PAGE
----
The two largest Daily Fantasy Sports (DFS) operators in the United States have put an end to speculation surrounding their possible merger after confirming that they will complete the merger before the end of 2017. DraftKings and FanDuel reportedly control close to 90 percent of the DFS market in the country and have discussed a possible merger after they both became the chief targets of a large scale crackdown on DFS operators.
The crackdown started as a number of state attorneys classified DFS operators as similar to casino gambling and hence stated that DFS operators could only offer cash games with a license. Eric T. Schneiderman, the New York State attorney general was one of the biggest opponents for DraftKings and FanDuel and got the courts to stop their services in New York. Schneiderman also threatened both companies with multi-billion lawsuits as a result of backdated payments and gaming law violations.
DraftKings and FanDuel initially tried to contest the lawsuits and also campaign hard to prove that DFS games were based on skill and not of chance and hence should not be classified as gambling. In the process, both companies spent millions of dollars in legal fees and advertising costs but in the end found it an uphill task as over 10 states in America stopped both companies from offering their services. The two companies reached an agreement with New York earlier this year and have millions to repay in fines. They have requested for a monthly installment plan to payback the state of New York as their finances are not in the best of shape.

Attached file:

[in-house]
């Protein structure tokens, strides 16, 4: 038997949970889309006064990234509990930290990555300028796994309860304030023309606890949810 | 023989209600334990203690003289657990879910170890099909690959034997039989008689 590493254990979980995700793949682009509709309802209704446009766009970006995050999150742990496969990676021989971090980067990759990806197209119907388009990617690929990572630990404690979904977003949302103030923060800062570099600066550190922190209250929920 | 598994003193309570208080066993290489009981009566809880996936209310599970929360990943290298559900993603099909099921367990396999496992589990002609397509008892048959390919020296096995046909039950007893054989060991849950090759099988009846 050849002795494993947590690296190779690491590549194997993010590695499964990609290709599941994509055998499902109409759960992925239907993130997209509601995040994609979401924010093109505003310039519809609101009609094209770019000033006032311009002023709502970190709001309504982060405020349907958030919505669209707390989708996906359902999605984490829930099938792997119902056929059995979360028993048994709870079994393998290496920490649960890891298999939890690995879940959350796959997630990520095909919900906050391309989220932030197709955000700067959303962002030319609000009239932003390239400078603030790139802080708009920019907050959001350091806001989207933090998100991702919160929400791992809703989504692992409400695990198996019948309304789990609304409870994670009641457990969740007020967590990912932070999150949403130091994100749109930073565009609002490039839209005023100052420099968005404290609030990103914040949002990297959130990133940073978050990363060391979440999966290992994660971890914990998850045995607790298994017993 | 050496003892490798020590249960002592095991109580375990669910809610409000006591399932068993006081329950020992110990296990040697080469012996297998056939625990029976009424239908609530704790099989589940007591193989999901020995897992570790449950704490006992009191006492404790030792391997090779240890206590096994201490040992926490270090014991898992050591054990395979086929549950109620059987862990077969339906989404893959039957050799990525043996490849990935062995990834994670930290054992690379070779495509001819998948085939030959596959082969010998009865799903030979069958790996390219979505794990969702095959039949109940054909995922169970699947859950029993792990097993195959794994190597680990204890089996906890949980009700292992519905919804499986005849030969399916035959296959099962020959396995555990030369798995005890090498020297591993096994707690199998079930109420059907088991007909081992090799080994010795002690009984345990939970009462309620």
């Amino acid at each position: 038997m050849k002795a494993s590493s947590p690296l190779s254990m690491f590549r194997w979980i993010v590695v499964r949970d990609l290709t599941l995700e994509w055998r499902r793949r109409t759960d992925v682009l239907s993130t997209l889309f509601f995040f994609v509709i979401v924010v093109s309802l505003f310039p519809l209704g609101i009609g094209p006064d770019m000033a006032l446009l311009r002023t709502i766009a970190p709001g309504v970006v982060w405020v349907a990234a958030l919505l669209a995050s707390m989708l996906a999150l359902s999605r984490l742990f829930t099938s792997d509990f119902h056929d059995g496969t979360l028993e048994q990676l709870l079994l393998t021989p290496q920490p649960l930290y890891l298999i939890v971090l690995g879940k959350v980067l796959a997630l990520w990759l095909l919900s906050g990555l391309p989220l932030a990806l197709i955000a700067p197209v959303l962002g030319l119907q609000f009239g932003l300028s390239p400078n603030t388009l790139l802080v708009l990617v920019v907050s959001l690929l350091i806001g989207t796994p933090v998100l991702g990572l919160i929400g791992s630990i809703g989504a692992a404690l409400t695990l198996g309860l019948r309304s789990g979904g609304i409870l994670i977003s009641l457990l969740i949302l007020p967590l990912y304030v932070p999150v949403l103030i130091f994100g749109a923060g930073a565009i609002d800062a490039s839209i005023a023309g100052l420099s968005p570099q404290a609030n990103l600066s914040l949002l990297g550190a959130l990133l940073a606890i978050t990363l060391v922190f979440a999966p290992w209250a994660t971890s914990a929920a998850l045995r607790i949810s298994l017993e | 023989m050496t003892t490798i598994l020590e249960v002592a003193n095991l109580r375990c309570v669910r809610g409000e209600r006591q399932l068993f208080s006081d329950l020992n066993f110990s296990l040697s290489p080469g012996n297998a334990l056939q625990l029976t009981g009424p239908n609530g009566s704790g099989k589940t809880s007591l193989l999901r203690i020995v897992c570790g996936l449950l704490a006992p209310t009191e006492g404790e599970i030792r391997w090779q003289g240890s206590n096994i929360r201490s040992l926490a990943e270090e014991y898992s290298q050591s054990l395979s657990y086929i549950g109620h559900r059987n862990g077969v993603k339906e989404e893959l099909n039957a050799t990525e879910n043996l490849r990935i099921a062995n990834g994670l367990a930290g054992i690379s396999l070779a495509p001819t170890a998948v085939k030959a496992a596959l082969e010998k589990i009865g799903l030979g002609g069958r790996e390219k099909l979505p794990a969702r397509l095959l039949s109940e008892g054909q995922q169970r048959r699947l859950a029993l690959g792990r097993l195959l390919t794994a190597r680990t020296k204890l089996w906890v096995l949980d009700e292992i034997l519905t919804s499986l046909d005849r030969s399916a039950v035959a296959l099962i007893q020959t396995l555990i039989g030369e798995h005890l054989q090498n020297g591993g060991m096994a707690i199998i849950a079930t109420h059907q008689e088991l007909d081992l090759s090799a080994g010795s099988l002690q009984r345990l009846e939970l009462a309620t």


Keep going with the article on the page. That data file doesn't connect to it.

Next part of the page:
This merger is expected to be mutually beneficial to both companies as it will help them to pool their resources, increase operational efficiencies and reduce overall expenses. The two companies will continue to operate as individual entities till the 2017 NFL season is over. The merger is expected to be completed before the end of 2017 afterwhich both companies will maintain co-headquarters. FanDuel will have its headquarters in New York while DraftKings will continue to operate out of Boston.
Gaming regulators could object to the potential merger as it could create a monopoly in the DFS market given the size of the two companies and the percentage of market share they already control. Should the merger be approved, Jason Robins will continue as the chief executive officer while Nigel Eccles, the CEO of FanDuel will be the chairman of the board.